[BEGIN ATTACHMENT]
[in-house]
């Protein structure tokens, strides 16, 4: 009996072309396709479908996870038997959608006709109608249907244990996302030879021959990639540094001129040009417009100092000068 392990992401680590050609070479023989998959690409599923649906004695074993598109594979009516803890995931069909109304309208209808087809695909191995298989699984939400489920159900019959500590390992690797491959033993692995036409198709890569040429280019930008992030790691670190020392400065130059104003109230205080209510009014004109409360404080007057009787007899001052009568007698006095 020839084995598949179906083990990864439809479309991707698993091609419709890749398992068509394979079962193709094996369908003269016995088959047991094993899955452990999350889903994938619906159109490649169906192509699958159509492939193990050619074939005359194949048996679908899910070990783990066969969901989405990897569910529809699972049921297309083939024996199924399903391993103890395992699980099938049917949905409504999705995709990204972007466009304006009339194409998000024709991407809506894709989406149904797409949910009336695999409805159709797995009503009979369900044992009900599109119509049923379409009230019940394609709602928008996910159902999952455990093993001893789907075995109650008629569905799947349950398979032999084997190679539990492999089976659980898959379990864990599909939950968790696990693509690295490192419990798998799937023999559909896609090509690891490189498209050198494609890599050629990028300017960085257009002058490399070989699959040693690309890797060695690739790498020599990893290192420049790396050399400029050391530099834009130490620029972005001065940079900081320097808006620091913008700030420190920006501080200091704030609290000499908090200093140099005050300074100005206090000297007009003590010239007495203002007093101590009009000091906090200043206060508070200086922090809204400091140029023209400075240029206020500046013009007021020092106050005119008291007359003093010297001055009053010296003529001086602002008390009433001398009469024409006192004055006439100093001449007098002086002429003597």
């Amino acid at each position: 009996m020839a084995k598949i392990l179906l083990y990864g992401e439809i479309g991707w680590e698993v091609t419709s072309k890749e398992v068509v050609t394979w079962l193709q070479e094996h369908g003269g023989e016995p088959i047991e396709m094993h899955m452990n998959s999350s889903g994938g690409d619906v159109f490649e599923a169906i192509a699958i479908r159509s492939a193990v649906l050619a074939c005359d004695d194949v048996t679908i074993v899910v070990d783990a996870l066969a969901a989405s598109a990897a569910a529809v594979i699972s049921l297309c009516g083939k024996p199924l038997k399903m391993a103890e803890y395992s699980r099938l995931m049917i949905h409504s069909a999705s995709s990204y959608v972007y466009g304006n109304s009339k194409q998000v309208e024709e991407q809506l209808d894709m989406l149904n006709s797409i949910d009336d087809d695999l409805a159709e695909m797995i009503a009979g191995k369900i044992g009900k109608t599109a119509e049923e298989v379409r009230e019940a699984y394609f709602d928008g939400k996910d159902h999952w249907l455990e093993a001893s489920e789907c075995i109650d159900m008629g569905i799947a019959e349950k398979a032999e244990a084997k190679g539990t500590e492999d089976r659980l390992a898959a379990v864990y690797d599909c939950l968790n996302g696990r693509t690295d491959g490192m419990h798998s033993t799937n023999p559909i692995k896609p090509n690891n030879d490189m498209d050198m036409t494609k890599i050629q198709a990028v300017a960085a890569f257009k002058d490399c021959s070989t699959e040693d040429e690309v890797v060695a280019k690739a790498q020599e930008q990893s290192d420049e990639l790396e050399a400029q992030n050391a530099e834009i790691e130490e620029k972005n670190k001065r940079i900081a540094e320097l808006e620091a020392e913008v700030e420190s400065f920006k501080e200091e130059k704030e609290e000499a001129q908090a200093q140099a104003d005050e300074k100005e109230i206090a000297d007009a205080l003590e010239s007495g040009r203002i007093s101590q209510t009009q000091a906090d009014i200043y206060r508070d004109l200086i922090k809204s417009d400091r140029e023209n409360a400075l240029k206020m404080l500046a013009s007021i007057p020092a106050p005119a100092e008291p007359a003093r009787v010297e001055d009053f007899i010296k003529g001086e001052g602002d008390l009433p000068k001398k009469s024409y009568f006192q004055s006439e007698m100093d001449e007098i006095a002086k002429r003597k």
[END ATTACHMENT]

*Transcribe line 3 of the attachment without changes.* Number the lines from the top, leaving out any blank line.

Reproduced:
């Amino acid at each position: 009996m020839a084995k598949i392990l179906l083990y990864g992401e439809i479309g991707w680590e698993v091609t419709s072309k890749e398992v068509v050609t394979w079962l193709q070479e094996h369908g003269g023989e016995p088959i047991e396709m094993h899955m452990n998959s999350s889903g994938g690409d619906v159109f490649e599923a169906i192509a699958i479908r159509s492939a193990v649906l050619a074939c005359d004695d194949v048996t679908i074993v899910v070990d783990a996870l066969a969901a989405s598109a990897a569910a529809v594979i699972s049921l297309c009516g083939k024996p199924l038997k399903m391993a103890e803890y395992s699980r099938l995931m049917i949905h409504s069909a999705s995709s990204y959608v972007y466009g304006n109304s009339k194409q998000v309208e024709e991407q809506l209808d894709m989406l149904n006709s797409i949910d009336d087809d695999l409805a159709e695909m797995i009503a009979g191995k369900i044992g009900k109608t599109a119509e049923e298989v379409r009230e019940a699984y394609f709602d928008g939400k996910d159902h999952w249907l455990e093993a001893s489920e789907c075995i109650d159900m008629g569905i799947a019959e349950k398979a032999e244990a084997k190679g539990t500590e492999d089976r659980l390992a898959a379990v864990y690797d599909c939950l968790n996302g696990r693509t690295d491959g490192m419990h798998s033993t799937n023999p559909i692995k896609p090509n690891n030879d490189m498209d050198m036409t494609k890599i050629q198709a990028v300017a960085a890569f257009k002058d490399c021959s070989t699959e040693d040429e690309v890797v060695a280019k690739a790498q020599e930008q990893s290192d420049e990639l790396e050399a400029q992030n050391a530099e834009i790691e130490e620029k972005n670190k001065r940079i900081a540094e320097l808006e620091a020392e913008v700030e420190s400065f920006k501080e200091e130059k704030e609290e000499a001129q908090a200093q140099a104003d005050e300074k100005e109230i206090a000297d007009a205080l003590e010239s007495g040009r203002i007093s101590q209510t009009q000091a906090d009014i200043y206060r508070d004109l200086i922090k809204s417009d400091r140029e023209n409360a400075l240029k206020m404080l500046a013009s007021i007057p020092a106050p005119a100092e008291p007359a003093r009787v010297e001055d009053f007899i010296k003529g001086e001052g602002d008390l009433p000068k001398k009469s024409y009568f006192q004055s006439e007698m100093d001449e007098i006095a002086k002429r003597k």